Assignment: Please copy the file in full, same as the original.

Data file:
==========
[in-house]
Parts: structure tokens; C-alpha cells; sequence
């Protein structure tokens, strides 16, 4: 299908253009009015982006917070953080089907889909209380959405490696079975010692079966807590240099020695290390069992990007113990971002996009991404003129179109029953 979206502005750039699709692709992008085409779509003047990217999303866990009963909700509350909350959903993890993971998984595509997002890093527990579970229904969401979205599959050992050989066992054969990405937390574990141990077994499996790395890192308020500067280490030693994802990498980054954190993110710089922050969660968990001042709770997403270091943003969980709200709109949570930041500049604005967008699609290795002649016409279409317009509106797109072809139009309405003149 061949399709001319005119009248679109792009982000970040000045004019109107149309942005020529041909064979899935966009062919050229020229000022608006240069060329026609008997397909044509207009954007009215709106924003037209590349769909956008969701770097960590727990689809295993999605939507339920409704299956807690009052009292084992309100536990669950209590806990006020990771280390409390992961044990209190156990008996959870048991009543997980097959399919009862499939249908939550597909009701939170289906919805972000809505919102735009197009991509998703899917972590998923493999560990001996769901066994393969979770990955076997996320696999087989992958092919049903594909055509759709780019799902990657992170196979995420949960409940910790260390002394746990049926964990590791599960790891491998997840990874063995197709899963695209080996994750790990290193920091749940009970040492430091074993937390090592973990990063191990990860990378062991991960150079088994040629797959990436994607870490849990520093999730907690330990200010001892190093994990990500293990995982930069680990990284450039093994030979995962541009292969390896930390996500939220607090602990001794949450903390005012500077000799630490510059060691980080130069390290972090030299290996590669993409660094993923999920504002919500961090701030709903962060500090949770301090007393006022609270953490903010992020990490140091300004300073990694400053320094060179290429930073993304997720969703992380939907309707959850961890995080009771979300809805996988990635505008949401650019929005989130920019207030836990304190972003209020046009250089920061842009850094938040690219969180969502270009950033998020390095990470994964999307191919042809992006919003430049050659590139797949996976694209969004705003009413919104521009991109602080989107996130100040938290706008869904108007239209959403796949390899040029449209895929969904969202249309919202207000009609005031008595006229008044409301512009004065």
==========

[in-house]
Parts: structure tokens; C-alpha cells; sequence
């Protein structure tokens, strides 16, 4: 299908253009009015982006917070953080089907889909209380959405490696079975010692079966807590240099020695290390069992990007113990971002996009991404003129179109029953 979206502005750039699709692709992008085409779509003047990217999303866990009963909700509350909350959903993890993971998984595509997002890093527990579970229904969401979205599959050992050989066992054969990405937390574990141990077994499996790395890192308020500067280490030693994802990498980054954190993110710089922050969660968990001042709770997403270091943003969980709200709109949570930041500049604005967008699609290795002649016409279409317009509106797109072809139009309405003149 061949399709001319005119009248679109792009982000970040000045004019109107149309942005020529041909064979899935966009062919050229020229000022608006240069060329026609008997397909044509207009954007009215709106924003037209590349769909956008969701770097960590727990689809295993999605939507339920409704299956807690009052009292084992309100536990669950209590806990006020990771280390409390992961044990209190156990008996959870048991009543997980097959399919009862499939249908939550597909009701939170289906919805972000809505919102735009197009991509998703899917972590998923493999560990001996769901066994393969979770990955076997996320696999087989992958092919049903594909055509759709780019799902990657992170196979995420949960409940910790260390002394746990049926964990590791599960790891491998997840990874063995197709899963695209080996994750790990290193920091749940009970040492430091074993937390090592973990990063191990990860990378062991991960150079088994040629797959990436994607870490849990520093999730907690330990200010001892190093994990990500293990995982930069680990990284450039093994030979995962541009292969390896930390996500939220607090602990001794949450903390005012500077000799630490510059060691980080130069390290972090030299290996590669993409660094993923999920504002919500961090701030709903962060500090949770301090007393006022609270953490903010992020990490140091300004300073990694400053320094060179290429930073993304997720969703992380939907309707959850961890995080009771979300809805996988990635505008949401650019929005989130920019207030836990304190972003209020046009250089920061842009850094938040690219969180969502270009950033998020390095990470994964999307191919042809992006919003430049050659590139797949996976694209969004705003009413919104521009991109602080989107996130100040938290706008869904108007239209959403796949390899040029449209895929969904969202249309919202207000009609005031008595006229008044409301512009004065």